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Putin says he will sign anti-U.S. adoptions bill

By The Associated Press

This article was originally published December 27, 2012 at 6:29 a.m. Updated December 27, 2012 at 11:24 a.m.

— Russian President Vladimir Putin said Thursday he will sign a contentious bill barring Americans from adopting Russian children, while the Kremlin’s children’s rights advocate recommended extending the ban to the rest of the world.

The law would block dozens of Russian children nowf being adopted by American families from leaving the country and cut off a major route out of often-dismal orphanages.

The U.S. is the biggest destination for adopted Russian children — more than 60,000 of them have been taken in by Americans over the past two decades.

“I still don’t see any reasons why I should not sign it,” Putin said at a televised meeting. He went on to say that he “intends” to do so.

UNICEF estimates that there are about 740,000 children not in parental custody in Russia, while only 18,000 Russians are now waiting to adopt a child. Russian officials say they want to encourage more Russians to adopt Russian orphans.

Children’s rights ombudsman Pavel Astakhov on Thursday petitioned the president to extend the ban to other countries.

“There is huge money and questionable people involved in the semi-legal schemes of exporting children,” he tweeted.


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Populist says... December 27, 2012 at 8:36 a.m.

What a horrible shame for the children and the potential adoptive parents. While there may be isolated examples of child abuse by adoptive parents, these children are much better off to be placed in good American homes than shabby, overcrowded Russian orphanages.

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Ragmop says... December 27, 2012 at 8:51 a.m.

The cold war is not over in Putin's world.

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Jjackk says... December 27, 2012 at 9:27 a.m.

16 Russian kids adopted by Americans have died out of 50,000. Most beaten to death and their "parents" averaged less than two years in prison.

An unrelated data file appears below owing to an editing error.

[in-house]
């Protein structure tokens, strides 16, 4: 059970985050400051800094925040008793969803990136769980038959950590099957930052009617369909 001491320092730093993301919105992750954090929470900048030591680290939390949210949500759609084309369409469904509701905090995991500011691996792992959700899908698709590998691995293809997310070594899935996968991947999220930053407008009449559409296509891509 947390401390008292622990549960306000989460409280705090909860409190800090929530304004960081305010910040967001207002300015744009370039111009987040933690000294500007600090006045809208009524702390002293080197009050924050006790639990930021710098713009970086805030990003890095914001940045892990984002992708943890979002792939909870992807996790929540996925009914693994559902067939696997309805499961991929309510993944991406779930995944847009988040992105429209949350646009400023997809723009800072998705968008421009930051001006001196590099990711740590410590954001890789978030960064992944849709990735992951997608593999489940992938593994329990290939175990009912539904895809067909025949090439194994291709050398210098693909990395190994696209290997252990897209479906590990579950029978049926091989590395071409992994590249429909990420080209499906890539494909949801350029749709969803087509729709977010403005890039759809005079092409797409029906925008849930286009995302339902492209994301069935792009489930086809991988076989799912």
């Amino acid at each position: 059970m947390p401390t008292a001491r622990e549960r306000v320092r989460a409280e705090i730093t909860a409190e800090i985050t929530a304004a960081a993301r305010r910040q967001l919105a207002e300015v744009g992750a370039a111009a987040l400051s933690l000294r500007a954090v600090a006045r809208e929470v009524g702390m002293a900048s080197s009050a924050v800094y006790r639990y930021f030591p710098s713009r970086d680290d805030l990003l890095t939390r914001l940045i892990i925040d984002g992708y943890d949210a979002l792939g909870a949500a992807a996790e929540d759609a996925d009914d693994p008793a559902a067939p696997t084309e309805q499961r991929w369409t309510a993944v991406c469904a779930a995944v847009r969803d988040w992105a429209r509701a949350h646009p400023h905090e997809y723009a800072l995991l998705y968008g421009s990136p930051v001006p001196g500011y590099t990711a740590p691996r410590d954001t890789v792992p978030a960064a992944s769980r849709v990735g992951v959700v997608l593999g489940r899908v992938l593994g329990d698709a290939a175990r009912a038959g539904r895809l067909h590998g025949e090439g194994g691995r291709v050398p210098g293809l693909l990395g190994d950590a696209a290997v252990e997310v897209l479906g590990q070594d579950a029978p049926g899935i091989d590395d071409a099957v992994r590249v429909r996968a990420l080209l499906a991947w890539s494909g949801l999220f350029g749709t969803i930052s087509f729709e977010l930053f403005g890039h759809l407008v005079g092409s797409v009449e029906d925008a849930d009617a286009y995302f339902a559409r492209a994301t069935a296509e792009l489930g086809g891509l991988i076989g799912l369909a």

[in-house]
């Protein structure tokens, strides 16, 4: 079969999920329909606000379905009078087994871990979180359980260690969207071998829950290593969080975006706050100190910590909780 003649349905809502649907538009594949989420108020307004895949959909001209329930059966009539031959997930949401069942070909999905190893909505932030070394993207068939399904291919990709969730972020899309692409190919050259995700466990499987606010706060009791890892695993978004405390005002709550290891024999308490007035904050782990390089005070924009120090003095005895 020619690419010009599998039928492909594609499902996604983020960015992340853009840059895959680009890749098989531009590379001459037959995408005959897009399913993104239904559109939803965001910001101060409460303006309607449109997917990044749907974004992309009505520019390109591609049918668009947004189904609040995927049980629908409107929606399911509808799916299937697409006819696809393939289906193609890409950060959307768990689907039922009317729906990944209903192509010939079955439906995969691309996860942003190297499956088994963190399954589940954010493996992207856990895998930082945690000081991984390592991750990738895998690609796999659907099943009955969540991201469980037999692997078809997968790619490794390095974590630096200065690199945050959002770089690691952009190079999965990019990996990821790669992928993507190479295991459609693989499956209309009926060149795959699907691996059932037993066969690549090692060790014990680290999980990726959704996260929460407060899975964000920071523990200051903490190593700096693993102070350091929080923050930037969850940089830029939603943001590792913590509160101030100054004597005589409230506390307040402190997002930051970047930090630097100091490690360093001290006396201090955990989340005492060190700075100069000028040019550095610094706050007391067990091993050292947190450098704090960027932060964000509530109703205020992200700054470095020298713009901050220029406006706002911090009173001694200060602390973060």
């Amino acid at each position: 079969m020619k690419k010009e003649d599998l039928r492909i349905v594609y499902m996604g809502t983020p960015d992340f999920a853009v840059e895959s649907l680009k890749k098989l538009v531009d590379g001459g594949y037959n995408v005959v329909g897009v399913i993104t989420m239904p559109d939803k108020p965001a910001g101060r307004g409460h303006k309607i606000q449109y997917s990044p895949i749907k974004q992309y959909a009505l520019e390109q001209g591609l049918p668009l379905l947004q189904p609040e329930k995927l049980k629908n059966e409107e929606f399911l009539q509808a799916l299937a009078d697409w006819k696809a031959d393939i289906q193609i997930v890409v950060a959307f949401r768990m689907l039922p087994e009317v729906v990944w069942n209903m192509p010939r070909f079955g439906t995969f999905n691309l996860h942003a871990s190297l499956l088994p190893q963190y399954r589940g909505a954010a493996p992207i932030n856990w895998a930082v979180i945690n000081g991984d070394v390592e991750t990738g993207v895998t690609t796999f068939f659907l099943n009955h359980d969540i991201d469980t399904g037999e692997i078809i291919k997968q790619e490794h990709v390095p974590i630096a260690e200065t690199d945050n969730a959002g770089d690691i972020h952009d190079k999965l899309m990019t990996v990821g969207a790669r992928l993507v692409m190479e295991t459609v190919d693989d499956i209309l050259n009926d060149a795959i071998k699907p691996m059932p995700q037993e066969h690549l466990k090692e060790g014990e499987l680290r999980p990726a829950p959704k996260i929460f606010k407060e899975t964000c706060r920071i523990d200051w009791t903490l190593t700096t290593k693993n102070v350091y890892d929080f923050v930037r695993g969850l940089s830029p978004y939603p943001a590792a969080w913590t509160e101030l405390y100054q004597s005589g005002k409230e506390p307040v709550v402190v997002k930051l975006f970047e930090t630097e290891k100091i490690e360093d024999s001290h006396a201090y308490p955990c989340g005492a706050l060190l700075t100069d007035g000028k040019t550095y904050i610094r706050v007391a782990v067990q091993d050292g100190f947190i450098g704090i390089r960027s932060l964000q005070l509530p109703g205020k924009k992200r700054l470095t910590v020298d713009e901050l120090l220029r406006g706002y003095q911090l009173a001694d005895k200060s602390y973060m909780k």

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cliffcarson says... December 27, 2012 at 10:56 a.m.

I went to the data to find out how the American Child is in regards to the stats noted on this thread.
There are approximately 72,501,000 children under 17 in the United States.
2,917,000 do not live with either parent
811,000 went thru the Social Services process last year as eligible for adoption ( I suppose this means that about 2,000,000 are in foster home, have been adopted, or some other process such as being raised by relatives).
66,000 children every year are removed from their parents care by the courts and placed into this environment.
Seems both Russia and America could do better for the parent-less children, but I don't think Americans should blame Russia for the American parent-less child problem.
How about we start looking at improving the parent-less American child future before we turn our attention to how bad the Russian system is.

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Populist says... December 27, 2012 at 2:58 p.m.

How many kids died on the streets in Russia or in orphanages? My friends who went to Russian orphanages to adopt had horror stories about the conditions there. Many American children suffer in unfit homes or languish in foster care because the courts and social services take forever to terminate parental rights of unfit parents. By then the kids are often such a mess that they may be beyond salvation. Also, there are not enough good foster homes for children and not enough funding for quality group homes.

The Russian media should look at the success stories in American adoption. I've seen many beautiful children living wonderful lives here in America. Some of the children are not always healthy. Many of the Russian children suffer from fetal alcohol syndrome or other problems associated from inadequate prenatal or other health care. It is a shame that those children will not be able to have homes in the United Stated.

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